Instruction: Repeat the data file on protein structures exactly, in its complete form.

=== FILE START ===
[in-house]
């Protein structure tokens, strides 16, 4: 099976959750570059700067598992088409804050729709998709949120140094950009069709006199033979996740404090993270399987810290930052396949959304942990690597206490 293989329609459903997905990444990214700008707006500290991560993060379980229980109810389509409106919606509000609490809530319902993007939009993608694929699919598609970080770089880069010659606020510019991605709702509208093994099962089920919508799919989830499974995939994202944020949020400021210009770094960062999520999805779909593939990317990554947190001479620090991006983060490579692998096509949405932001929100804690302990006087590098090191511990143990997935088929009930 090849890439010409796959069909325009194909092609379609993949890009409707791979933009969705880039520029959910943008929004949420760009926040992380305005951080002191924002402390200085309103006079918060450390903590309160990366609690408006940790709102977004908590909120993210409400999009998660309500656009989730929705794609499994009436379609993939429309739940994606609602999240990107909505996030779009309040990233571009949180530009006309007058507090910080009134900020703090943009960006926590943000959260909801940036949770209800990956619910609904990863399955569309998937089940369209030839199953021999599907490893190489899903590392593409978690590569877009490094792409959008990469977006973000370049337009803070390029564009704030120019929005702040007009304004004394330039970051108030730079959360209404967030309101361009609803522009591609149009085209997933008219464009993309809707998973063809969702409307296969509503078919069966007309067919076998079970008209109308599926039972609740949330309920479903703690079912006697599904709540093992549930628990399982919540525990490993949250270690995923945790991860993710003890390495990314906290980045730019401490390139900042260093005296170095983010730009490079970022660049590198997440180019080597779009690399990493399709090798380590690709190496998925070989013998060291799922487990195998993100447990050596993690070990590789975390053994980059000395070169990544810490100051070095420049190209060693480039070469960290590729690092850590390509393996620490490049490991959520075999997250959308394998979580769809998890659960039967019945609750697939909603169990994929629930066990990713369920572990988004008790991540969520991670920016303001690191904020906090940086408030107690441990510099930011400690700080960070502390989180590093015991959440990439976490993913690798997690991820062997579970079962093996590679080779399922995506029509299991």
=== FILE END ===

[in-house]
């Protein structure tokens, strides 16, 4: 099976959750570059700067598992088409804050729709998709949120140094950009069709006199033979996740404090993270399987810290930052396949959304942990690597206490 293989329609459903997905990444990214700008707006500290991560993060379980229980109810389509409106919606509000609490809530319902993007939009993608694929699919598609970080770089880069010659606020510019991605709702509208093994099962089920919508799919989830499974995939994202944020949020400021210009770094960062999520999805779909593939990317990554947190001479620090991006983060490579692998096509949405932001929100804690302990006087590098090191511990143990997935088929009930 090849890439010409796959069909325009194909092609379609993949890009409707791979933009969705880039520029959910943008929004949420760009926040992380305005951080002191924002402390200085309103006079918060450390903590309160990366609690408006940790709102977004908590909120993210409400999009998660309500656009989730929705794609499994009436379609993939429309739940994606609602999240990107909505996030779009309040990233571009949180530009006309007058507090910080009134900020703090943009960006926590943000959260909801940036949770209800990956619910609904990863399955569309998937089940369209030839199953021999599907490893190489899903590392593409978690590569877009490094792409959008990469977006973000370049337009803070390029564009704030120019929005702040007009304004004394330039970051108030730079959360209404967030309101361009609803522009591609149009085209997933008219464009993309809707998973063809969702409307296969509503078919069966007309067919076998079970008209109308599926039972609740949330309920479903703690079912006697599904709540093992549930628990399982919540525990490993949250270690995923945790991860993710003890390495990314906290980045730019401490390139900042260093005296170095983010730009490079970022660049590198997440180019080597779009690399990493399709090798380590690709190496998925070989013998060291799922487990195998993100447990050596993690070990590789975390053994980059000395070169990544810490100051070095420049190209060693480039070469960290590729690092850590390509393996620490490049490991959520075999997250959308394998979580769809998890659960039967019945609750697939909603169990994929629930066990990713369920572990988004008790991540969520991670920016303001690191904020906090940086408030107690441990510099930011400690700080960070502390989180590093015991959440990439976490993913690798997690991820062997579970079962093996590679080779399922995506029509299991």